Bo: It really began with a solid script and Steve’s vision for it. We were starting with a strong foundation. Of course, as I alluded to earlier, having the ability to improv and go with things in the moment was a huge factor. Steve was always open to letting us try ideas and discover moments that weren’t on the page, especially when it came to “Bruce”. If it worked, he kept it. If not, he’d give me a chance to find something new. Rarely do you get that level of freedom on a set. It was very refreshing.
Mike: I think that the balance stems from keeping everything as real as possible, as that’s what both good horror and good comedy have in common- being grounded in reality. At one point, after a particularly startling revelation, I freak out, run back to the cabin, and into a cop. It’s one of my favourite scenes in the film, as both the horror and fear are present, but, it’s also funny, as the cop is totally clueless.
Mike, how did you manage to juggle your producing responsibilities with your acting responsibilities?
Mike: It was tough! But I had a great team of assistant producers. Two friends of mine, Alice Sherman and Jackson Thompson, flew out from LA and helped to manage the set while I was acting. Alice handled a lot of the paperwork and catering, two aspects of the film that would have been incredibly overwhelming for me to handle alone. Alice, Jackson, and Ian Michaels (another producer) all took over for the LA part of the shoot as well, our final three days, so I could just focus on acting.
While in Michigan, I didn’t get very much sleep. I tried to focus solely on acting while onset, though during particularly long intervals between takes, it was difficult. And, just as Steve transitioned to editor at the end of each day (he’d stay up for a couple hours to put scenes together that we’d just shot! It helped to keep morale high, as the cast and crew could see what amazing footage we were getting), I transitioned to producer immediately, and would be up for a few hours cleaning, removing trash, doing paperwork, etc, etc. Before I went to bed each night, however, I’d go over the scenes for the following day and try to get into my actor head-space.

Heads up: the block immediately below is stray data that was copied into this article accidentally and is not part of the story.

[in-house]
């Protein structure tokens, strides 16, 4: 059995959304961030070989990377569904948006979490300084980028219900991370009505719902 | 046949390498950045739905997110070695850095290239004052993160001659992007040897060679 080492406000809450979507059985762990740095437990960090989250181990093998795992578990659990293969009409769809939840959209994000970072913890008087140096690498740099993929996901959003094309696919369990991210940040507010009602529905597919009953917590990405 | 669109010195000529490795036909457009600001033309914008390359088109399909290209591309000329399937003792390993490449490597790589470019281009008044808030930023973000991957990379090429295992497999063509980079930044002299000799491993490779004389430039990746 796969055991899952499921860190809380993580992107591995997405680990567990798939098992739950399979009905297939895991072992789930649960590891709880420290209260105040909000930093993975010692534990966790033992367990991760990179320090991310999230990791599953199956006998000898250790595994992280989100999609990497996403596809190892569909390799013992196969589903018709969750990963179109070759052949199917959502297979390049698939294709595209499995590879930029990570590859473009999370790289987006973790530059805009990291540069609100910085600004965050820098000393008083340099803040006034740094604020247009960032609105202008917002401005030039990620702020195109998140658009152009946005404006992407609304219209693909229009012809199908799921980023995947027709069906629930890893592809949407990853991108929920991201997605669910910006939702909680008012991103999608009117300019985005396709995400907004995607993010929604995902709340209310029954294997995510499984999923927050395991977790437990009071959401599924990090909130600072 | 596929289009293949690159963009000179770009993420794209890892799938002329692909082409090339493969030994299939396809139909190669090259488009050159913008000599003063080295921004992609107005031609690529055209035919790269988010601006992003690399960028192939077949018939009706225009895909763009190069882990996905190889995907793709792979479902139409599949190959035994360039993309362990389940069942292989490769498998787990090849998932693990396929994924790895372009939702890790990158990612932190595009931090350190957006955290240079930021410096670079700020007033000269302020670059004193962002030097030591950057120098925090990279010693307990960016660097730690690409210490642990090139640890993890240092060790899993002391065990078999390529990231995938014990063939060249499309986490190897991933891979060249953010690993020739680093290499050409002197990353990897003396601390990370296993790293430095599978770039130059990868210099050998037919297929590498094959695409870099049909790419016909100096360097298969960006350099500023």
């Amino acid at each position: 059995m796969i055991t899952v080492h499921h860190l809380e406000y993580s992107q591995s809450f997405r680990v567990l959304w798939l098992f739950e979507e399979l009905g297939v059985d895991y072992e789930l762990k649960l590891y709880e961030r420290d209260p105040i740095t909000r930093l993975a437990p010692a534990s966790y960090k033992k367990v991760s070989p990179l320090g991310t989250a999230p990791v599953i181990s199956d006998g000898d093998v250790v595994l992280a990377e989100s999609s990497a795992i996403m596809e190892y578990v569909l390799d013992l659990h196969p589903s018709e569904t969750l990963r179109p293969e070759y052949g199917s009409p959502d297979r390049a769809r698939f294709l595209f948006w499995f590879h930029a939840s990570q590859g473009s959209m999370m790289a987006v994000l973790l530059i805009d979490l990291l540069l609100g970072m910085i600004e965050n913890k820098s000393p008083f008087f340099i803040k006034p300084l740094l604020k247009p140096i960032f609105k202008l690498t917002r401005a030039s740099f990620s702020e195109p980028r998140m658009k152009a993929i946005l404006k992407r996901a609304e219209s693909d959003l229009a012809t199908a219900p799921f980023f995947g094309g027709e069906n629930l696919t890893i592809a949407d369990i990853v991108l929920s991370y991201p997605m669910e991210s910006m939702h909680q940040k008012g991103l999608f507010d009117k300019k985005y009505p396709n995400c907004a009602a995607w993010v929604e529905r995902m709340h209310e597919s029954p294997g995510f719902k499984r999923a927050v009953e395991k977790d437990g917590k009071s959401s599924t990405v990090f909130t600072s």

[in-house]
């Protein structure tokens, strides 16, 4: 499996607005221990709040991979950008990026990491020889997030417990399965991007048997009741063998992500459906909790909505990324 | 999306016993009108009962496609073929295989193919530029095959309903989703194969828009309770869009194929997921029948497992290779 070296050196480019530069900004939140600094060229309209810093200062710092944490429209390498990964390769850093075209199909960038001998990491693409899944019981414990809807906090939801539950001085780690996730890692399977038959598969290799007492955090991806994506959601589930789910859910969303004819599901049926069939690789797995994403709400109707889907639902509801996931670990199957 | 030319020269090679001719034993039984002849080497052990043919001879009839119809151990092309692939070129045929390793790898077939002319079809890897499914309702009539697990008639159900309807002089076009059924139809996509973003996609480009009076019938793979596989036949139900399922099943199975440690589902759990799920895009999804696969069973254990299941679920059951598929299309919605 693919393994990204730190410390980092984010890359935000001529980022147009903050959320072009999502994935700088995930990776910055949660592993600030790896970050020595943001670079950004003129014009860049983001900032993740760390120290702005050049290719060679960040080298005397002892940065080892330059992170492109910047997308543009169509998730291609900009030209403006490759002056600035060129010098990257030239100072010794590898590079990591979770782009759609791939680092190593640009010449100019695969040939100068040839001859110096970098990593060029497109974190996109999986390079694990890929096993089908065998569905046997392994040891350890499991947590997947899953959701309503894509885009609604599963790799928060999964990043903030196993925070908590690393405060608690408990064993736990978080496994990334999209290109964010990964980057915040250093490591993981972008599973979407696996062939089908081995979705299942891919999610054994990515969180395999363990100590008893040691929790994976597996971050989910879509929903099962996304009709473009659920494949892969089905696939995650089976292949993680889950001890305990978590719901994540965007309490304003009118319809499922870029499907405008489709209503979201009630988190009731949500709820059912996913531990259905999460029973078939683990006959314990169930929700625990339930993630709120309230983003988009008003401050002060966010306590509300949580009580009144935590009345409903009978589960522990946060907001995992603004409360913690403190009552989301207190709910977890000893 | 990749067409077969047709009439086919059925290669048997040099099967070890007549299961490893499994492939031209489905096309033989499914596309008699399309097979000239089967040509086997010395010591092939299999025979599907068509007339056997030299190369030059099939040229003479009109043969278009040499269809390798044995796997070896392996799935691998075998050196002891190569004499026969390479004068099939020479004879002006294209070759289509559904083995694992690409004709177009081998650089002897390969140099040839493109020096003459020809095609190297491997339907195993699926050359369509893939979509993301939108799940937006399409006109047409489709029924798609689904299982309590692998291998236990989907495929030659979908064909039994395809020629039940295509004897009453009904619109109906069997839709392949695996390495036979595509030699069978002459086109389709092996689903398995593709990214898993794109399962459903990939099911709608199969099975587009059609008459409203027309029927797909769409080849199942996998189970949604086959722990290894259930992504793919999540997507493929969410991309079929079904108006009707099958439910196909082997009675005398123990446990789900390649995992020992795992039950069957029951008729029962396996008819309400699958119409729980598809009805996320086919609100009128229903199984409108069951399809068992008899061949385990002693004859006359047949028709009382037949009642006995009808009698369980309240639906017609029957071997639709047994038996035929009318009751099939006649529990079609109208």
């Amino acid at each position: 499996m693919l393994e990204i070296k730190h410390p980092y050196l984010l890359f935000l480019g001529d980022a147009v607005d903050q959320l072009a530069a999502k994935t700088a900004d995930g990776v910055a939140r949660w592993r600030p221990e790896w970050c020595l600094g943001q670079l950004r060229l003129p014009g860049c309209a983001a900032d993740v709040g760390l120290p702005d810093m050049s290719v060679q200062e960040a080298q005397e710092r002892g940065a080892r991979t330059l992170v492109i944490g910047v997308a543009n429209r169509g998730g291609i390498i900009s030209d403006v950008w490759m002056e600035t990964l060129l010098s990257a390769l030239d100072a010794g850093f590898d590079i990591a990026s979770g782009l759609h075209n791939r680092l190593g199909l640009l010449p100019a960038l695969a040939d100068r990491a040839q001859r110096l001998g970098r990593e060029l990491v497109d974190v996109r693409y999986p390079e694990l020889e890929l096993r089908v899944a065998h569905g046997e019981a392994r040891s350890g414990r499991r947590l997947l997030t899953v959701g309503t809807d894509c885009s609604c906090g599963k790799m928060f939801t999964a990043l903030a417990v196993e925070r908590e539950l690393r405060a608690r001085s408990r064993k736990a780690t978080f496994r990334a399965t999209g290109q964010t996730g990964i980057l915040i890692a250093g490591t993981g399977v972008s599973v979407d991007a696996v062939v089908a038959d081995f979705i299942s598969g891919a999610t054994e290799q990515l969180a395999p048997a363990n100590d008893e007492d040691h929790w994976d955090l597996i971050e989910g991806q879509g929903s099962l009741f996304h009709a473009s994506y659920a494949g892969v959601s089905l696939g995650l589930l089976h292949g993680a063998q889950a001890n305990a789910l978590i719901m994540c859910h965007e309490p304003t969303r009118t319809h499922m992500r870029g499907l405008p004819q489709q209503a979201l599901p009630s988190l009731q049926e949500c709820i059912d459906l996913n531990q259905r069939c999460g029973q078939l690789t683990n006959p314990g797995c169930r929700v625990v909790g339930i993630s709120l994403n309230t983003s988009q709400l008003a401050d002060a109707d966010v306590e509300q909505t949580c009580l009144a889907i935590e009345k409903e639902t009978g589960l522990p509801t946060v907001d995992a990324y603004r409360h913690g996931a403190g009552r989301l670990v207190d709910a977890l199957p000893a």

Bo: You know how vampires have the ability to hypnotize people? I think Mike has that ability. Now that I think of it, we always seemed to be on night shoots, so he may very well be a vampire. Any problem that arose, Mike would go talk to the person and they were suddenly cooperative. I’m convinced he “glamored” them, to steal a term from True Blood.
He never tried to bite me, and I can’t prove any wrong doing, but a couple crew people did go missing. Draw your own conclusion. I’m just saying it’s suspicious.
What are your hopes for The Cabining going forward?
Bo: WORLDWIDE DOMINATION! Well, at least we hope so. I know that we have interest from several distributors, so we’re hoping to take it the traditional route. Wait, what am I saying? To hell with traditional…WORLDWIDE DOMINATION!
Mike: Distribution! Ideally, we can make a little money on it, enough to pay back the investors, and make the next film for a little bit more. I think that’s the ultimate goal for Steve and me at this point- that each film we make will allow us to make another one for slightly more money, until we’re doing Star Wars: Episode 37 for $150 million.
Do either of you have any other projects in the pipeline?
Bo: Several actually. I’m getting ready to do a small role in Ridley Scott’s upcoming film, Killing Kennedy. Then, assuming everything gets green lighted, I’ll be doing an expansive period piece called The Puzzle Jug, followed by the web series pilot for, Live Free or Die, and then another feature titled, The Tomorrow Saga. Another one coming up that will have your readers drooling is The Manor, which should shoot this fall.
Lastly, the horror/thriller I did last fall, House of Good and Evil, just picked up distribution and I’m currently collaborating with that same team on, The Lychanthropist. Both are going to blow people away, so your readers will want to be on the lookout for them.